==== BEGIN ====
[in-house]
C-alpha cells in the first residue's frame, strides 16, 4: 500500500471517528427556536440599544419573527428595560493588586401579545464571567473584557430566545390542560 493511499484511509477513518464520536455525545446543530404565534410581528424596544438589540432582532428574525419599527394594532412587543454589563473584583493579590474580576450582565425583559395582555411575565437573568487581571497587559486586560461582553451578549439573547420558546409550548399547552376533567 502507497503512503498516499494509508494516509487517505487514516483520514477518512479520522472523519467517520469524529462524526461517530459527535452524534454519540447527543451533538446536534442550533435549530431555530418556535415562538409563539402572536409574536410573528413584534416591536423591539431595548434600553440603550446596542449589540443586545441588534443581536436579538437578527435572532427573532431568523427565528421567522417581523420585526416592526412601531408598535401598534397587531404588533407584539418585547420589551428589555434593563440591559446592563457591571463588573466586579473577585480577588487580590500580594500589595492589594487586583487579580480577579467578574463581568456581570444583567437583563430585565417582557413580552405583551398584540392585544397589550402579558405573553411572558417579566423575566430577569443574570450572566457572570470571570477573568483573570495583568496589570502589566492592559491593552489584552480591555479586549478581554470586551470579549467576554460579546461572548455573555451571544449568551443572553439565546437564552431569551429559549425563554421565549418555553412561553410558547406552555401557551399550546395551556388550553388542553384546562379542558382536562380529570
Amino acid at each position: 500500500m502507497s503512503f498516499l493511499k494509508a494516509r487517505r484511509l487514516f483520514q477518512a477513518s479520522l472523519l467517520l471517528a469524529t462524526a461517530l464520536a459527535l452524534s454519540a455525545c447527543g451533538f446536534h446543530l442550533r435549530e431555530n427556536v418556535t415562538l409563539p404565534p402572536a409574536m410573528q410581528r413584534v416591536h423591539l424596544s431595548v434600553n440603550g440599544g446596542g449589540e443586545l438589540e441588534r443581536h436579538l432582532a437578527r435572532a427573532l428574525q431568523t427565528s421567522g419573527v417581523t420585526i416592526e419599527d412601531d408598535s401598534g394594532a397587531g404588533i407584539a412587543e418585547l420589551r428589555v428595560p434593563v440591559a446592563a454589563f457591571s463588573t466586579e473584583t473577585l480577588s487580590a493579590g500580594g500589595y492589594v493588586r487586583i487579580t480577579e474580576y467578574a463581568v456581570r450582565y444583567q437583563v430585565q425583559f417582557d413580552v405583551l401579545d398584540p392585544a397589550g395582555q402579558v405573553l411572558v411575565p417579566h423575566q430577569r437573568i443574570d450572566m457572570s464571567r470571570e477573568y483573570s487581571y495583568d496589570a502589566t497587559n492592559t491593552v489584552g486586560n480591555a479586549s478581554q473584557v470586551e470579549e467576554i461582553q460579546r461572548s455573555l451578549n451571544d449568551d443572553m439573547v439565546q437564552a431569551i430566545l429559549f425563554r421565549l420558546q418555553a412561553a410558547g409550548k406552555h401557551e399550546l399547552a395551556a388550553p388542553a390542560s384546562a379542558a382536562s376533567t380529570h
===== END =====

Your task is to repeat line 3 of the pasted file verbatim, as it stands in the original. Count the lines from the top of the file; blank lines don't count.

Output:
Amino acid at each position: 500500500m502507497s503512503f498516499l493511499k494509508a494516509r487517505r484511509l487514516f483520514q477518512a477513518s479520522l472523519l467517520l471517528a469524529t462524526a461517530l464520536a459527535l452524534s454519540a455525545c447527543g451533538f446536534h446543530l442550533r435549530e431555530n427556536v418556535t415562538l409563539p404565534p402572536a409574536m410573528q410581528r413584534v416591536h423591539l424596544s431595548v434600553n440603550g440599544g446596542g449589540e443586545l438589540e441588534r443581536h436579538l432582532a437578527r435572532a427573532l428574525q431568523t427565528s421567522g419573527v417581523t420585526i416592526e419599527d412601531d408598535s401598534g394594532a397587531g404588533i407584539a412587543e418585547l420589551r428589555v428595560p434593563v440591559a446592563a454589563f457591571s463588573t466586579e473584583t473577585l480577588s487580590a493579590g500580594g500589595y492589594v493588586r487586583i487579580t480577579e474580576y467578574a463581568v456581570r450582565y444583567q437583563v430585565q425583559f417582557d413580552v405583551l401579545d398584540p392585544a397589550g395582555q402579558v405573553l411572558v411575565p417579566h423575566q430577569r437573568i443574570d450572566m457572570s464571567r470571570e477573568y483573570s487581571y495583568d496589570a502589566t497587559n492592559t491593552v489584552g486586560n480591555a479586549s478581554q473584557v470586551e470579549e467576554i461582553q460579546r461572548s455573555l451578549n451571544d449568551d443572553m439573547v439565546q437564552a431569551i430566545l429559549f425563554r421565549l420558546q418555553a412561553a410558547g409550548k406552555h401557551e399550546l399547552a395551556a388550553p388542553a390542560s384546562a379542558a382536562s376533567t380529570h